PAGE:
What are our options?

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In its full extent, agritourism could provide existing producers an opportunity to generate additional income and an avenue for direct marketing to consumers. It can also enhance the local tourism industry by increasing the volume of visitors to an area and extend length of their stay. For island communities, it also provides with the potential to increase their local tax bases and new employment opportunities. Additionally, it provides educational opportunities to the public, helps to preserve agricultural lands, and allows islands to develop business enterprises. Specifically, activities can be targeted to connect with important public festivities such as Eid Holidays where visitors are bound to congregate to try local delicacies and experience local culture. In summary, the core of the agritourism activities involves attracting visitors for recreation, entertainment and/or education. In this respect, the following are the main activities that could be carried out at the three main settings in the Maldives.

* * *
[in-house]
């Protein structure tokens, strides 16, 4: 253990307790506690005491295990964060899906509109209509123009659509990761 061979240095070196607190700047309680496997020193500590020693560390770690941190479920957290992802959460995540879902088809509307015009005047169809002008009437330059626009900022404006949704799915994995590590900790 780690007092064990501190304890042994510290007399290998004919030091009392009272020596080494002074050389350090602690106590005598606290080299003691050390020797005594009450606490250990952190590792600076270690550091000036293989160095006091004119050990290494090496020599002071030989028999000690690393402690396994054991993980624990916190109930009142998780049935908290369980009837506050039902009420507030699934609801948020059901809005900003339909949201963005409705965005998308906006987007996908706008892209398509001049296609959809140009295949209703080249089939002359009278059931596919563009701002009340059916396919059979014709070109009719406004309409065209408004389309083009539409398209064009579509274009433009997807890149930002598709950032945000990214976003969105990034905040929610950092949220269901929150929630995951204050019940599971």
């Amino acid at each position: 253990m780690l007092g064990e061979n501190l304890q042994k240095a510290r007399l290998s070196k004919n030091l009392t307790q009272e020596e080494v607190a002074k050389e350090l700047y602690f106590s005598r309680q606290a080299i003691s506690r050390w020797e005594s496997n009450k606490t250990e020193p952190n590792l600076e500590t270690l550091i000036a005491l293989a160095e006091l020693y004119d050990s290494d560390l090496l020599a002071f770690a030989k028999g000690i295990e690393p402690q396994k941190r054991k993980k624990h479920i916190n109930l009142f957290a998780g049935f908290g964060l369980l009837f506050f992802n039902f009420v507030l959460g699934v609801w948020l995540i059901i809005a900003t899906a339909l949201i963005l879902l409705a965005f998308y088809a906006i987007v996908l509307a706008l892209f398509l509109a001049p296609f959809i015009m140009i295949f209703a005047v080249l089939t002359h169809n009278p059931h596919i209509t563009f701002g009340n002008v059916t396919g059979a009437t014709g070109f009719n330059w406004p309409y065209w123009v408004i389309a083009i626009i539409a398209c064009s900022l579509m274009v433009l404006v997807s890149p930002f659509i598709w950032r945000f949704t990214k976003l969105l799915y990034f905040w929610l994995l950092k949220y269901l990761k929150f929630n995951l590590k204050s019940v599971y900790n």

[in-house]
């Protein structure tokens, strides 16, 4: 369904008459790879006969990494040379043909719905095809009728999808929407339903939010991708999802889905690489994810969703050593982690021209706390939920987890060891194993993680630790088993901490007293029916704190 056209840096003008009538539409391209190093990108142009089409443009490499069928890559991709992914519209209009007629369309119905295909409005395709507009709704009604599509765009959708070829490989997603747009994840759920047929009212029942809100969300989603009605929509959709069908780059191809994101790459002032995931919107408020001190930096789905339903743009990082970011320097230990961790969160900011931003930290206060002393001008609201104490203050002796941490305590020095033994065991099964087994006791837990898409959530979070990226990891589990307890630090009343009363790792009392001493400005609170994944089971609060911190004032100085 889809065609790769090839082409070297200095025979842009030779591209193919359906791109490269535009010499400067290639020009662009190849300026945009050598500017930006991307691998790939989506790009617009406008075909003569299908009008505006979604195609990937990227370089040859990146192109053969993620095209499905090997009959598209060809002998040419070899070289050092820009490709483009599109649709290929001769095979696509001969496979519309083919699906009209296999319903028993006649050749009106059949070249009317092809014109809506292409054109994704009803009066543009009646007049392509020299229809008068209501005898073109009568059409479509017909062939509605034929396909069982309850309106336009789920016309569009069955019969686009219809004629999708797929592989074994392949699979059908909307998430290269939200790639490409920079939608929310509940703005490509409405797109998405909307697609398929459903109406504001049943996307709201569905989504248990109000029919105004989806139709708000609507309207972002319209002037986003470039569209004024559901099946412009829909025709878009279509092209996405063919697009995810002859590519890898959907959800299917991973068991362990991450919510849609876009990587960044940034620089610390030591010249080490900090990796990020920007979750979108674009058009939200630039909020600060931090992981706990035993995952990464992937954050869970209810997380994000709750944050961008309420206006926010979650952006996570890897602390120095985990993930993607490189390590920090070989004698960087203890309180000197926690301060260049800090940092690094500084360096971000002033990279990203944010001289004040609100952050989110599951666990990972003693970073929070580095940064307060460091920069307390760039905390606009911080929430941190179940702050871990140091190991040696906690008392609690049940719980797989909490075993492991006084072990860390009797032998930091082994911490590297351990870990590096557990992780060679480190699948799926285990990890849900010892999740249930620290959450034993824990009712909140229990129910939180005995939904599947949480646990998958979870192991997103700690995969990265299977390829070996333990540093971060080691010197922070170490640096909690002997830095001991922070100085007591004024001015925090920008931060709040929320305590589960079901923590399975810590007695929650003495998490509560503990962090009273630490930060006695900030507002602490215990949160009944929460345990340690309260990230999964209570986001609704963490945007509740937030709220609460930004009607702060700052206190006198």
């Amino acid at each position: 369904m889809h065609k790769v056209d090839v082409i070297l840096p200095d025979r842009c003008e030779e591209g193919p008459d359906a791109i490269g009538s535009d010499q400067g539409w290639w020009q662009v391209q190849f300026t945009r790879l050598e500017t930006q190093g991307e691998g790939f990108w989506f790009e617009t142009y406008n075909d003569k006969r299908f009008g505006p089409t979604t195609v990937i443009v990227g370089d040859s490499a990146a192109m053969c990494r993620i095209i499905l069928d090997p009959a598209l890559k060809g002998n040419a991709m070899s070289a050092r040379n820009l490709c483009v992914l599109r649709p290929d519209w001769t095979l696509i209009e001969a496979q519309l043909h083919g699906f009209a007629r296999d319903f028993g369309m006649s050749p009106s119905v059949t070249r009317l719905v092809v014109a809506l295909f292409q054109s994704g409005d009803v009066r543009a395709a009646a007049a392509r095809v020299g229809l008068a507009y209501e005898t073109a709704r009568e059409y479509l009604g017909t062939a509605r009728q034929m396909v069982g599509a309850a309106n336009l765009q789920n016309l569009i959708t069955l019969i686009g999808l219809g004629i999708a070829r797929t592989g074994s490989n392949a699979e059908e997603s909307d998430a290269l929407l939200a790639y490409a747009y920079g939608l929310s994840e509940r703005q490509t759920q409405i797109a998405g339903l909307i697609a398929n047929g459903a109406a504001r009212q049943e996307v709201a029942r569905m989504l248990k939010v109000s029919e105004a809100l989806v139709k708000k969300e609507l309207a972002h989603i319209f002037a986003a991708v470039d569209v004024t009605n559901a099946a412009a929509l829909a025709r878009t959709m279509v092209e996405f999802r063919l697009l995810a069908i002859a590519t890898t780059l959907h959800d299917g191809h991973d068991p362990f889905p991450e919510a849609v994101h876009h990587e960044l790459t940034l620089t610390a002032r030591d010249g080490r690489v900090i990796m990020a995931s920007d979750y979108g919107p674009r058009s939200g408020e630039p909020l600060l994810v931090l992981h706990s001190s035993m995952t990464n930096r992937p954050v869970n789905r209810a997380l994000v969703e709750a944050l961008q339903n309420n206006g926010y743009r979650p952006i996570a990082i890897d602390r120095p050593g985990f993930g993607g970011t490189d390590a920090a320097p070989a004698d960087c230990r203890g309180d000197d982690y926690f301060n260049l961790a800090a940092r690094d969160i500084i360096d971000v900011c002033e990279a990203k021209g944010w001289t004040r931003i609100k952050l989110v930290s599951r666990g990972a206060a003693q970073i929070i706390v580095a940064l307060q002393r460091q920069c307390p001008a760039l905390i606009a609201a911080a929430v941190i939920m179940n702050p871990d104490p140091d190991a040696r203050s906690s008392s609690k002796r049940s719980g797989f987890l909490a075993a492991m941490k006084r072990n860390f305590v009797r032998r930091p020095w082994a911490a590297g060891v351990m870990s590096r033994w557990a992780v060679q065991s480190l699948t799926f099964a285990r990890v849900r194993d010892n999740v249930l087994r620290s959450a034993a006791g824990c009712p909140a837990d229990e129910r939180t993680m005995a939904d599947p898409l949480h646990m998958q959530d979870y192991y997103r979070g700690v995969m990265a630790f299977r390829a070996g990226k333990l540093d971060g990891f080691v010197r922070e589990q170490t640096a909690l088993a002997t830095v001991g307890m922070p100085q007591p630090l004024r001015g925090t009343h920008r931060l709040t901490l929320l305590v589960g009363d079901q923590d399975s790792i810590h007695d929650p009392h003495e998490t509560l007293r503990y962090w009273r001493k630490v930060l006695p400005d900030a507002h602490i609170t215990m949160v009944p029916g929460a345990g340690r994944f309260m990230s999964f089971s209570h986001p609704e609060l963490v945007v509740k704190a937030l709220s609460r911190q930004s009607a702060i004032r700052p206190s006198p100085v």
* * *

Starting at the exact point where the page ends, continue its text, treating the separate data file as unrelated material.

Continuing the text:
Local agricultural lands or local tourism in inhabited islands: Harvest festivals, cooking and food tasting festivals, local delicacy preparation events, and scheduled fruit tree planting activities, hands-on toddy tapping.

Commercial agricultural islands: in-land fishery activities, poultry and livestock feeding events, overnight stays, educational activities, mazes from edible plants and shrubs, farm weddings, and contract-based farm stays.

Resort islands: Farm designs as murals, tour visits to off-site farmers’ markets, non-profit agricultural tours, on farm harvesting and cooking, exhibits for local breeds of poultry and local plant varietal displays.

What are the challenges?